The Unforgiven

Synopsis: Western about racial intolerance focuses around Kiowa claim that the Zachary daughter is one of their own, stolen in a raid. The dispute results in other whites turning their backs on the Zacharys when the truth is revealed by Mother. Cash, the hotheaded brother, reacts violently upon learning his "sister" is a "red-hide Indian." He leaves the family but returns to help them fight off an Indian raid.
Director(s): John Huston
Production: United Artists
125 min

Shoo, now, shoo.

Ain't you got no better manners

than to eat at the top of a house?



What day is today?

Tuesday, I think, Mama. I'm not sure.

Butter tastes kind of wild to me.

Must be the green in springtime grass.

- Guipago!

- Rachel!

Rachel, the bread.

Tuesday's bread day.

You've got to make the bread.

You ain't friends with me yet, are you?

Well, neither am I.


you gray-haired old grass eater.

You're only half horse, you know that?

The other half is a mean old Kiowa Indian.


Rachel, honey, you'll break your neck!

Both of you!

You ain't gonna let

no little old skein of geese scare you?

They're only human.

Just fly a little higher than us folk, that's all.

Get up, Guipago.

Howdy, mister.

We got food down at the soddy,

if you care to partake.

What's your name, girl?


Rachel what?

Rachel Zachary.

You're no Zachary.

Not a Zachary born...

but Ma says it's no different

than if I were flesh...

and blood.

How do you know who I am, mister?

I've never seen you before.

I am the sword of God...

the fire and the vengeance...

whereby the wrong shall be righted

and the truth be told.

Well, I declare.

Just what did he look like, Rachel?

Like something blown in by the wind.

He had a saber.

- Who is he, Mama?

- I don't know.

Some crazy old hunter, I suppose.

But he knows us...

or about us, me being a foundling and all.

Nothing so wonderful about that.

Everybody in Texas knew your ma and pa...

or heard about them, anyway.

- But the way that he talked...

- Prairie fever.

What's that?

Worst thing you can get. Loneliness.

I was touched by it myself, once or twice.

If it wasn't I had a daughter to talk to...

Go in the root cellar and get me some

carrots and potatoes to put in the stew.


How do, Miss Zachary?

I'd have come sooner,

but I had a long way to ride.

Seven years.

You can't kill me.

The god of vengeance will blind your eye.

Death for death, and blood for blood.


Mama, who are you talking to?


How many times do I have to tell you

to get off my house?

Sorry-looking carrots.

Mama, what's the matter?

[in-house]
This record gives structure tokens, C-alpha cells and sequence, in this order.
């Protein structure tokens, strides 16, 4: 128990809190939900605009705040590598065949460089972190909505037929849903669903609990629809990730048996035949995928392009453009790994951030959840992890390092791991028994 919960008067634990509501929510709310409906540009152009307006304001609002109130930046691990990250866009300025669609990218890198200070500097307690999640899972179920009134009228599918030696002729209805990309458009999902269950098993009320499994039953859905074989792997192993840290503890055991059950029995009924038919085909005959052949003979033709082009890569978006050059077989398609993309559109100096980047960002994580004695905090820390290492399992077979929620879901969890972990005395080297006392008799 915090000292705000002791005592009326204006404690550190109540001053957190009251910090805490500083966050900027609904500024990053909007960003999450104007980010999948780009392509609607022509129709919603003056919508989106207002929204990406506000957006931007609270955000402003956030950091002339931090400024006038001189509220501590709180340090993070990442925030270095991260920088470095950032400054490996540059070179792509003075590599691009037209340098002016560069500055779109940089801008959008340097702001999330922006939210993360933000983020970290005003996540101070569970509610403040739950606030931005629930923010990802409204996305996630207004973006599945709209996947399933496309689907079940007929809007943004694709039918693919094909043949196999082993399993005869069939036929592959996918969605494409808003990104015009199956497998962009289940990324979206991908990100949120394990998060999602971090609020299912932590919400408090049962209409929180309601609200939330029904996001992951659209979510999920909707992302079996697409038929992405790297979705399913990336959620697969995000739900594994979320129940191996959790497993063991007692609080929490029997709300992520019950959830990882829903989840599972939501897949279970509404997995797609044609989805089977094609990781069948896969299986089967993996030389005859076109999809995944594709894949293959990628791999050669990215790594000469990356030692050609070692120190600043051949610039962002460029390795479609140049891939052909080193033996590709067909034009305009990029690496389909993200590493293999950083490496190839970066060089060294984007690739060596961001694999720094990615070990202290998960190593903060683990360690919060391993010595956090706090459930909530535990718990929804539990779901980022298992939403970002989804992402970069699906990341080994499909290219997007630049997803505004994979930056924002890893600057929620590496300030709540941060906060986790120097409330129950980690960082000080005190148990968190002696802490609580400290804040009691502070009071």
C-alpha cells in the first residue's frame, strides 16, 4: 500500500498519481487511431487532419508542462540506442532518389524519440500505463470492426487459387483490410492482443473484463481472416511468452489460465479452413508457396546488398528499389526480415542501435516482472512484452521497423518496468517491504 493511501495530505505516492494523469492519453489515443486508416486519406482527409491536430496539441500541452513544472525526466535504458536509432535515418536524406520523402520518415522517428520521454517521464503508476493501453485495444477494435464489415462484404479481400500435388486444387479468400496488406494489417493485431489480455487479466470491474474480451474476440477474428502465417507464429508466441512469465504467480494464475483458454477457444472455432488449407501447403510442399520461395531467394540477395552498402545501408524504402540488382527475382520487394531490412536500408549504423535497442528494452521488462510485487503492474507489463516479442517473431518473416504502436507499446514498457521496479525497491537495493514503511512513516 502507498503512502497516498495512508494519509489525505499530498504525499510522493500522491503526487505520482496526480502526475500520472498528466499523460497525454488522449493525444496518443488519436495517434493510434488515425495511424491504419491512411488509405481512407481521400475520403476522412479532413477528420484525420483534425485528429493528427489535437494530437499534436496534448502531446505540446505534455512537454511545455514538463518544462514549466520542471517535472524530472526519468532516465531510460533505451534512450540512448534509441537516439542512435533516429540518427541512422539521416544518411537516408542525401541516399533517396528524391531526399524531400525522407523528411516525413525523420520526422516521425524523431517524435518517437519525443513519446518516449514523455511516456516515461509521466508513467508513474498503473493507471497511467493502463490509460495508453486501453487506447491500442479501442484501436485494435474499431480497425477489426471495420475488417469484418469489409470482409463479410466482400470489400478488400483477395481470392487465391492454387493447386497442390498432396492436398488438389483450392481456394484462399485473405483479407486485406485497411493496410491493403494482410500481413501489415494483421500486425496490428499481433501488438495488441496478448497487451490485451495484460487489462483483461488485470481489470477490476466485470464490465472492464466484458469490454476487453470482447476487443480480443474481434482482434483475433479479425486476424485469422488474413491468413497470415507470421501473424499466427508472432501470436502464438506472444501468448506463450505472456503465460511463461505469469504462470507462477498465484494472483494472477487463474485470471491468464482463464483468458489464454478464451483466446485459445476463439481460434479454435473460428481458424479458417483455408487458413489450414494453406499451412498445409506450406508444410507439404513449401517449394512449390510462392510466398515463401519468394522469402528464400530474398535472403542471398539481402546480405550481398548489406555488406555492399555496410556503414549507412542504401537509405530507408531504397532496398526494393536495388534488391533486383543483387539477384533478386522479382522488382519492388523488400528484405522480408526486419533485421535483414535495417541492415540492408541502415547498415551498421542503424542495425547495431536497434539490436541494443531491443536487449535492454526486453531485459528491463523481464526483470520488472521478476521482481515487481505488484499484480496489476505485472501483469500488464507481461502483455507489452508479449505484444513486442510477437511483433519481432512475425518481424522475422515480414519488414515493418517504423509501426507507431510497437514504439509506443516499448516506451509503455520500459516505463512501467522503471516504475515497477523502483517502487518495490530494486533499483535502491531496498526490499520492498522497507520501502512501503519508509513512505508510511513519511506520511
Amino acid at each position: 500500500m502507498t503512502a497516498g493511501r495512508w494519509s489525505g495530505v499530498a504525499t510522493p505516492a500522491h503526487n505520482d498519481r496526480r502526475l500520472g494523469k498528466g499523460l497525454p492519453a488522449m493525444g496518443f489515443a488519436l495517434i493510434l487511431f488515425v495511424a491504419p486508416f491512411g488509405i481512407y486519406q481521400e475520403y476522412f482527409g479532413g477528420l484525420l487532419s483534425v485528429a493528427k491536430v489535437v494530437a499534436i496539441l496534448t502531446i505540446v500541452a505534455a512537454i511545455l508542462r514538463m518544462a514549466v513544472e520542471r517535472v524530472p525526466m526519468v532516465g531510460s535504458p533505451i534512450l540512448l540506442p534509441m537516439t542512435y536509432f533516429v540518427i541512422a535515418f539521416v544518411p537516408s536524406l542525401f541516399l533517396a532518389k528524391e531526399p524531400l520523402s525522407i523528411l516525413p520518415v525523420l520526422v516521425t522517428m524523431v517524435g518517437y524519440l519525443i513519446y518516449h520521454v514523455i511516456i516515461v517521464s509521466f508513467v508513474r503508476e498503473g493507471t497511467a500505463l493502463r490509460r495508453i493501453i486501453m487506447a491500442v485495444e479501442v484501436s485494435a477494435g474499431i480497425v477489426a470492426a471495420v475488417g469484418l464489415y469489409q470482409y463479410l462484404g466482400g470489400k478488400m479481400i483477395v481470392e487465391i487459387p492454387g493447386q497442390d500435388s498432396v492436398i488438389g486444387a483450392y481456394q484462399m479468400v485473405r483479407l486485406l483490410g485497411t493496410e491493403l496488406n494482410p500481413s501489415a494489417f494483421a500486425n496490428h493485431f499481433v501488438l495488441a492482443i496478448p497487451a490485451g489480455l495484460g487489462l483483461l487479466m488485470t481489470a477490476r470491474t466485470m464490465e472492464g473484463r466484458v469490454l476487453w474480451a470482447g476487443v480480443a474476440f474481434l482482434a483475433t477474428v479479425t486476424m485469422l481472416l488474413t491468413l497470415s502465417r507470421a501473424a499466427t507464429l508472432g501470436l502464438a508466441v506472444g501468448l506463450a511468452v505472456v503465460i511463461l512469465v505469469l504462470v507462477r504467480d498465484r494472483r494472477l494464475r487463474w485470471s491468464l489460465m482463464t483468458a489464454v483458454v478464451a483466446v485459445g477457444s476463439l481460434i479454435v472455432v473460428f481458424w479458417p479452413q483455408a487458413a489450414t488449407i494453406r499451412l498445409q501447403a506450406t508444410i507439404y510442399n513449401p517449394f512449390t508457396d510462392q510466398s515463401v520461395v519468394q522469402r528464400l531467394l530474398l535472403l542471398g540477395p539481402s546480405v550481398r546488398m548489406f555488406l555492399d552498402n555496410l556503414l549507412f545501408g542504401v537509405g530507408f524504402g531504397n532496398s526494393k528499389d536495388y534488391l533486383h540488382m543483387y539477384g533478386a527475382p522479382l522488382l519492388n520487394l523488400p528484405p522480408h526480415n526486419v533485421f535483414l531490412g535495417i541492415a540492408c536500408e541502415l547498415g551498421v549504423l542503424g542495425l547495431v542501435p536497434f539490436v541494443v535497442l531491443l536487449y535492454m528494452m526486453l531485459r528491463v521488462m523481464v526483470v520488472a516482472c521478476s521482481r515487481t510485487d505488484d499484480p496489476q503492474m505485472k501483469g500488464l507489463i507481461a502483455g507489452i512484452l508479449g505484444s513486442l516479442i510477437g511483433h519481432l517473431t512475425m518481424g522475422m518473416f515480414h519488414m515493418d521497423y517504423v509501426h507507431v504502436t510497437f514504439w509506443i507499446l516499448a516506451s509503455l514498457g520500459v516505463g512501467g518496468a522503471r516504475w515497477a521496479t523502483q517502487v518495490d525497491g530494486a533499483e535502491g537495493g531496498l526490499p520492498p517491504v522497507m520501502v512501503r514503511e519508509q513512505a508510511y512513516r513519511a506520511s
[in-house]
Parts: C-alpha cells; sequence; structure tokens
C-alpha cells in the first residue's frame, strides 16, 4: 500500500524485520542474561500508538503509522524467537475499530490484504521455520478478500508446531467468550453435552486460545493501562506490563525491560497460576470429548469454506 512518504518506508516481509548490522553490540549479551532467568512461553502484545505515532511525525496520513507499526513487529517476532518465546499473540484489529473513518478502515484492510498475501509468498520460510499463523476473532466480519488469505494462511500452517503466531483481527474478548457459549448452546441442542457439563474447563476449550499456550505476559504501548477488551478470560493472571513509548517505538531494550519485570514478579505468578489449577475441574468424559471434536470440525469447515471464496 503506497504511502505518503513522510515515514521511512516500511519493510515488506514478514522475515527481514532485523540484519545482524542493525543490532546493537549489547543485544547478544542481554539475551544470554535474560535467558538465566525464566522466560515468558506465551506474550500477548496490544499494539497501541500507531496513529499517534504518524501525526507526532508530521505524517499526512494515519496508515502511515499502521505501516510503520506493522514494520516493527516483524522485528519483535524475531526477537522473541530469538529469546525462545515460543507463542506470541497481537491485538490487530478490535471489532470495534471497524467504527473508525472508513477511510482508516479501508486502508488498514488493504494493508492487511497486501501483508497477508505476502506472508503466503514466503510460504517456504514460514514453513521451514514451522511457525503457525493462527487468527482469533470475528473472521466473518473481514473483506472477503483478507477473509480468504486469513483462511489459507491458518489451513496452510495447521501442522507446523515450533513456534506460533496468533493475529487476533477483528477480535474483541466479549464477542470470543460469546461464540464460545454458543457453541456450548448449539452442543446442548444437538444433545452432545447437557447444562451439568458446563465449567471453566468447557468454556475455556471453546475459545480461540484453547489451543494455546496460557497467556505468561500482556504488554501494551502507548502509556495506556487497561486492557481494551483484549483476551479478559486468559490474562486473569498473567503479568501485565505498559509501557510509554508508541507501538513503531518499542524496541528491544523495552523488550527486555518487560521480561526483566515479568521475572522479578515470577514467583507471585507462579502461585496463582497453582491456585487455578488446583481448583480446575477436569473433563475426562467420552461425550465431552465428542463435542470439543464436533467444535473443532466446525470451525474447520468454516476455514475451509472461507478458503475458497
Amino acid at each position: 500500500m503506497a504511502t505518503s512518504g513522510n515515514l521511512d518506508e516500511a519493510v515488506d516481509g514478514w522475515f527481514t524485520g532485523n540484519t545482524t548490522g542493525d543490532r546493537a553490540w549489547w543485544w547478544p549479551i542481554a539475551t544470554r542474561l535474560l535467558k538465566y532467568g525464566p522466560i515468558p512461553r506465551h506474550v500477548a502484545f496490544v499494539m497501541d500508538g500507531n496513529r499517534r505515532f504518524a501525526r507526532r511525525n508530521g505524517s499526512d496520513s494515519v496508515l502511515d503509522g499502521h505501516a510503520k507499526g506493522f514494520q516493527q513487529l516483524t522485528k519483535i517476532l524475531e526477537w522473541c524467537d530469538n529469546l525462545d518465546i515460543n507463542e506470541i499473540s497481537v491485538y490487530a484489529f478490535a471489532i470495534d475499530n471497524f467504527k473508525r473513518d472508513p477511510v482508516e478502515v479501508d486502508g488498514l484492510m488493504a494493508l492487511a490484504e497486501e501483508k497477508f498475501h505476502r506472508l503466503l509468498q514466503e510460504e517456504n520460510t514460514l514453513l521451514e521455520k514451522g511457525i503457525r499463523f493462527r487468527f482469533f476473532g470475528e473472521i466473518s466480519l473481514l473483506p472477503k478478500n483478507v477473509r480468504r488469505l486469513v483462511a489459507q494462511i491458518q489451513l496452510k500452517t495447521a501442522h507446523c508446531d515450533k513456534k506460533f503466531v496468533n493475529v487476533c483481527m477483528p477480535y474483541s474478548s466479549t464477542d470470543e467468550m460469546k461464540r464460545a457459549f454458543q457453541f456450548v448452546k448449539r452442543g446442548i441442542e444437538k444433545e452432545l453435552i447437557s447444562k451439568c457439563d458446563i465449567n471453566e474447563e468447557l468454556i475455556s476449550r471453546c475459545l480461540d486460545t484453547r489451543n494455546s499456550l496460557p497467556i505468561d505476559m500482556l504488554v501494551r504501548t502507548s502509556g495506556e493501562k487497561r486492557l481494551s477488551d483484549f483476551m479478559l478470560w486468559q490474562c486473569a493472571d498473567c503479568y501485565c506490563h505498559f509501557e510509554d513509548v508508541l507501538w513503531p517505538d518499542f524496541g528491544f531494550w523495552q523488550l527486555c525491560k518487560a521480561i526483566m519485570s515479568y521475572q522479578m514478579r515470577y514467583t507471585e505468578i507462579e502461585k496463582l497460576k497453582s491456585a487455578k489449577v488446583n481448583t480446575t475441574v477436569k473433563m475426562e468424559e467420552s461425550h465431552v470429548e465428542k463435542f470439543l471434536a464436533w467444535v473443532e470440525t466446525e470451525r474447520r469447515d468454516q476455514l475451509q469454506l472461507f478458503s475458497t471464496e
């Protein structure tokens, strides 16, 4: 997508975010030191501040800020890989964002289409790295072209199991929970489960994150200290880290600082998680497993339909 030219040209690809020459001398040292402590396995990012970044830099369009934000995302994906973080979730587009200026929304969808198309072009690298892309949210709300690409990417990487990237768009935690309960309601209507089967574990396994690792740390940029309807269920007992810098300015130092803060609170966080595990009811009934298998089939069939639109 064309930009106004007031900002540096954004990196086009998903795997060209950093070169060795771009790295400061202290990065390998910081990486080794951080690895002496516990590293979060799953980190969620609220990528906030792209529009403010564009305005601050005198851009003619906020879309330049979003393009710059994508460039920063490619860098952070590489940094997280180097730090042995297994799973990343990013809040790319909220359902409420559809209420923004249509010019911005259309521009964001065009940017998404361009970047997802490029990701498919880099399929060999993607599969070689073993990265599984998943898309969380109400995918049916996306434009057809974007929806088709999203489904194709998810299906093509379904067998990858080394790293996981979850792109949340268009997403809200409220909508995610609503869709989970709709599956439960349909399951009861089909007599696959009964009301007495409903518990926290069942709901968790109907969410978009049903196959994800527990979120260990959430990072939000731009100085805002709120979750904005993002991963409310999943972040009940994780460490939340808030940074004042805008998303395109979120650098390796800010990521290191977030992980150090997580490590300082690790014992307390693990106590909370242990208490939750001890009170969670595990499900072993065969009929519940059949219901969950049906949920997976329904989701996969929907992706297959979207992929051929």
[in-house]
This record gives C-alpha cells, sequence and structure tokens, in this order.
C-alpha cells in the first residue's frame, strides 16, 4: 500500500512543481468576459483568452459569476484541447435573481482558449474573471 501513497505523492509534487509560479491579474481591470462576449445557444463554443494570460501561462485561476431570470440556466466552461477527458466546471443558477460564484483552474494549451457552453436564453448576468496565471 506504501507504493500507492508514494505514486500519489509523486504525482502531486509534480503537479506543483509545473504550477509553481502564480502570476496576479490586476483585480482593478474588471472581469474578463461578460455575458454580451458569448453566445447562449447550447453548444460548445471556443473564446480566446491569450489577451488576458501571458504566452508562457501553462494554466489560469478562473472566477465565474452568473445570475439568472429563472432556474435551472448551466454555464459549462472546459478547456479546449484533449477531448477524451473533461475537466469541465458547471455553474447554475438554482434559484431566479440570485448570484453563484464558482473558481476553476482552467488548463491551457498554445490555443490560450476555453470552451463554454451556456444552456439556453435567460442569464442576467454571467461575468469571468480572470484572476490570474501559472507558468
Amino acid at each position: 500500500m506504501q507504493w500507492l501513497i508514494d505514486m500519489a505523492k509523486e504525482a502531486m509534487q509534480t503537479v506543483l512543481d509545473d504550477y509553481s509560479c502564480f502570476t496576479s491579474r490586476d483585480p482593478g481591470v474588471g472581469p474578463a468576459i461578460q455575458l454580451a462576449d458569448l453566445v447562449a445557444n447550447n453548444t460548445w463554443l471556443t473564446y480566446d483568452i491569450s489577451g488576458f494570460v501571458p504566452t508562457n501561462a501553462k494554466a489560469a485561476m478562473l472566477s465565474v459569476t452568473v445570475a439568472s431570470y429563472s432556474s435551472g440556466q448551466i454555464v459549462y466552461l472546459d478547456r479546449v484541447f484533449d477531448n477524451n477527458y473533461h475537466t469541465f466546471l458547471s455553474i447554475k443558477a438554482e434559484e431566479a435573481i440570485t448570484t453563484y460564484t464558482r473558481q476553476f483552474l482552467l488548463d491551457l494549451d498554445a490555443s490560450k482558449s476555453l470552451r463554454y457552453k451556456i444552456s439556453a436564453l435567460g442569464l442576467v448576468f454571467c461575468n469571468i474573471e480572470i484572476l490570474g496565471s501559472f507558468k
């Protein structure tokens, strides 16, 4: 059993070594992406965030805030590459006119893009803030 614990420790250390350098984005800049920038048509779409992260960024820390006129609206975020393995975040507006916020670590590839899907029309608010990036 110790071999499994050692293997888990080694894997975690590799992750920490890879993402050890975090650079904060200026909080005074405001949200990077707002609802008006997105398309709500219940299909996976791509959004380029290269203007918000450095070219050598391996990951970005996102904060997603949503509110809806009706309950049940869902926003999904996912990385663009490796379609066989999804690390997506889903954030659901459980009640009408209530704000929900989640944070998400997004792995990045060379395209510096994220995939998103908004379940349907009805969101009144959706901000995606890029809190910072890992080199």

You got tears in your eyes.

No, I ain't.

Truth be told, I don't feel like cooking

with no men in the house.

And your brother Ben away so long.

I wish Ben were here right now.

Right now.

It's a long ride to Wichita,

and even longer to ride back.

It's a long ride to Wichita,

and even longer to ride back.

I can't wait, Mama.

I just can't.

Look at your bread.

It's rising just beautiful, Mom.

Take it out

before it gets too beautiful to eat.

Should I take some out

to the boys on the range?

No. If those big lunks,

Cash and Andy, want fresh bread...

let them ride home and get it.

which counts up to 81 so far!

All we need is 150.

If I don't have them before Ben arrives...

I'll get down on all fours

and strap a saddle to my back.

Ben promised to take me along to Wichita

and show me how to live.

You got a far piece to go.

You ain't even shaved yet!

Ben says they have girls there

which only have first names!

"Ben says..."

Unless I miss my guess,

that'll be brother Ben.

I see you made it, Ben.

Looks that way, don't it?

How's Ma and Rachel?


- How you doing, Ben?

- Pretty good, brother.

I don't know about the pretty part,

but you didn't go to Wichita to be good.

What's her name, Ben?

- Tell the truth, I don't recall.

- Don't recall?

By gee, if that ain't the way to live!

- Fine looking bunch of riders.

- Why not? I handpicked them.

- Off the barroom floor.

- They're sober now.

Boys, you can set down here.

No better shade within six miles.

The water in that creek is drinkable,

provided you don't put nothing in it.


The one with no whiskers,

is he Injun or ain't he?

When I go to hire a man,

I don't generally start out by insulting him.

What does he call himself?

Johnny Portugal.

They change their names.

All I know,

he's the best horse tamer in Texas.

The wind's in the right direction,

I can smell Injun a mile off!

I hate to disappoint you, Cash.

That smell's coming off of me.

I ain't changed my dirt

since Wichita, Kansas.

- How much did you pay for the fancy soap?

- One silver dollar.

Ain't nothing in Wichita

less than one silver dollar!

Don't matter, though.